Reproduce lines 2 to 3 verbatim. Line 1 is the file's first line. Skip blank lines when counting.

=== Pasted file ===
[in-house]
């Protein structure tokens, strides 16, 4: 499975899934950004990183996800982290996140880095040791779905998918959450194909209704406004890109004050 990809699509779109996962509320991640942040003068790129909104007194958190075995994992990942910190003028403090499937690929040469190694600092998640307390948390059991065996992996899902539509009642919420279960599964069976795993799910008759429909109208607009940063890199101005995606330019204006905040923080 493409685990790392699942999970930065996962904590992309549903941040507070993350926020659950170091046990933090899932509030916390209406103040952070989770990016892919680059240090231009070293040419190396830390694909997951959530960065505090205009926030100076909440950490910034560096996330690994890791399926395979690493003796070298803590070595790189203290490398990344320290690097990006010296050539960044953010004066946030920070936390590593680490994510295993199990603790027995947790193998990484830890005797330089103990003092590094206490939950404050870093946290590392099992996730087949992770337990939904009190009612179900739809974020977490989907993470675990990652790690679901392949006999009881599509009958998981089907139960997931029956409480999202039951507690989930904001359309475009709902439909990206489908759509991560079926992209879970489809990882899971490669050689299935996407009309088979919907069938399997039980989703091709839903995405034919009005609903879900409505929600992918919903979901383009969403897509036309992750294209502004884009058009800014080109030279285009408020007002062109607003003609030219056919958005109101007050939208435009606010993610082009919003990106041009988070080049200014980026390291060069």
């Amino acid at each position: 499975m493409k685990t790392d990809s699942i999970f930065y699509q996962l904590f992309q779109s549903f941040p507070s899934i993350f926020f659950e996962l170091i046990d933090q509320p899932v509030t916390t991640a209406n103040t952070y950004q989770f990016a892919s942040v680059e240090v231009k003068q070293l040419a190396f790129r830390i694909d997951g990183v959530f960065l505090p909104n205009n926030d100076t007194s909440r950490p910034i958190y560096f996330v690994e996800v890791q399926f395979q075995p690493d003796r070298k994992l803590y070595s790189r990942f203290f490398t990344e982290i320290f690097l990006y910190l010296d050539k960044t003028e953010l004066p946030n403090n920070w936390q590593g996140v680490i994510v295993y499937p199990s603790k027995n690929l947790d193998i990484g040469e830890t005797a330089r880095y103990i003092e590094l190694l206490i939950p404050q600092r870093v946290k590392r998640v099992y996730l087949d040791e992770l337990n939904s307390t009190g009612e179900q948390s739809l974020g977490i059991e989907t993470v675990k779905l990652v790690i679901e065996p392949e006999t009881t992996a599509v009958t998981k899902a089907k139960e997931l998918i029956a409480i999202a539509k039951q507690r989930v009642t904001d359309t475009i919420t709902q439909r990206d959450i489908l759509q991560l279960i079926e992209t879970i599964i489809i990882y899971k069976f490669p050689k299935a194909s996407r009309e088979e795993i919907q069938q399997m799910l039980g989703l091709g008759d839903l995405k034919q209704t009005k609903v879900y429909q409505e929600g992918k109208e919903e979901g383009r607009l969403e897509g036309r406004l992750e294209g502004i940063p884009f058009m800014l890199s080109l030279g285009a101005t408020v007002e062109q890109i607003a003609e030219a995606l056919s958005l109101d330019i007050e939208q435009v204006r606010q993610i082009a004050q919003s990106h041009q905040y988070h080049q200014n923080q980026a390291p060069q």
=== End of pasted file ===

């Protein structure tokens, strides 16, 4: 499975899934950004990183996800982290996140880095040791779905998918959450194909209704406004890109004050 990809699509779109996962509320991640942040003068790129909104007194958190075995994992990942910190003028403090499937690929040469190694600092998640307390948390059991065996992996899902539509009642919420279960599964069976795993799910008759429909109208607009940063890199101005995606330019204006905040923080 493409685990790392699942999970930065996962904590992309549903941040507070993350926020659950170091046990933090899932509030916390209406103040952070989770990016892919680059240090231009070293040419190396830390694909997951959530960065505090205009926030100076909440950490910034560096996330690994890791399926395979690493003796070298803590070595790189203290490398990344320290690097990006010296050539960044953010004066946030920070936390590593680490994510295993199990603790027995947790193998990484830890005797330089103990003092590094206490939950404050870093946290590392099992996730087949992770337990939904009190009612179900739809974020977490989907993470675990990652790690679901392949006999009881599509009958998981089907139960997931029956409480999202039951507690989930904001359309475009709902439909990206489908759509991560079926992209879970489809990882899971490669050689299935996407009309088979919907069938399997039980989703091709839903995405034919009005609903879900409505929600992918919903979901383009969403897509036309992750294209502004884009058009800014080109030279285009408020007002062109607003003609030219056919958005109101007050939208435009606010993610082009919003990106041009988070080049200014980026390291060069």
């Amino acid at each position: 499975m493409k685990t790392d990809s699942i999970f930065y699509q996962l904590f992309q779109s549903f941040p507070s899934i993350f926020f659950e996962l170091i046990d933090q509320p899932v509030t916390t991640a209406n103040t952070y950004q989770f990016a892919s942040v680059e240090v231009k003068q070293l040419a190396f790129r830390i694909d997951g990183v959530f960065l505090p909104n205009n926030d100076t007194s909440r950490p910034i958190y560096f996330v690994e996800v890791q399926f395979q075995p690493d003796r070298k994992l803590y070595s790189r990942f203290f490398t990344e982290i320290f690097l990006y910190l010296d050539k960044t003028e953010l004066p946030n403090n920070w936390q590593g996140v680490i994510v295993y499937p199990s603790k027995n690929l947790d193998i990484g040469e830890t005797a330089r880095y103990i003092e590094l190694l206490i939950p404050q600092r870093v946290k590392r998640v099992y996730l087949d040791e992770l337990n939904s307390t009190g009612e179900q948390s739809l974020g977490i059991e989907t993470v675990k779905l990652v790690i679901e065996p392949e006999t009881t992996a599509v009958t998981k899902a089907k139960e997931l998918i029956a409480i999202a539509k039951q507690r989930v009642t904001d359309t475009i919420t709902q439909r990206d959450i489908l759509q991560l279960i079926e992209t879970i599964i489809i990882y899971k069976f490669p050689k299935a194909s996407r009309e088979e795993i919907q069938q399997m799910l039980g989703l091709g008759d839903l995405k034919q209704t009005k609903v879900y429909q409505e929600g992918k109208e919903e979901g383009r607009l969403e897509g036309r406004l992750e294209g502004i940063p884009f058009m800014l890199s080109l030279g285009a101005t408020v007002e062109q890109i607003a003609e030219a995606l056919s958005l109101d330019i007050e939208q435009v204006r606010q993610i082009a004050q919003s990106h041009q905040y988070h080049q200014n923080q980026a390291p060069q």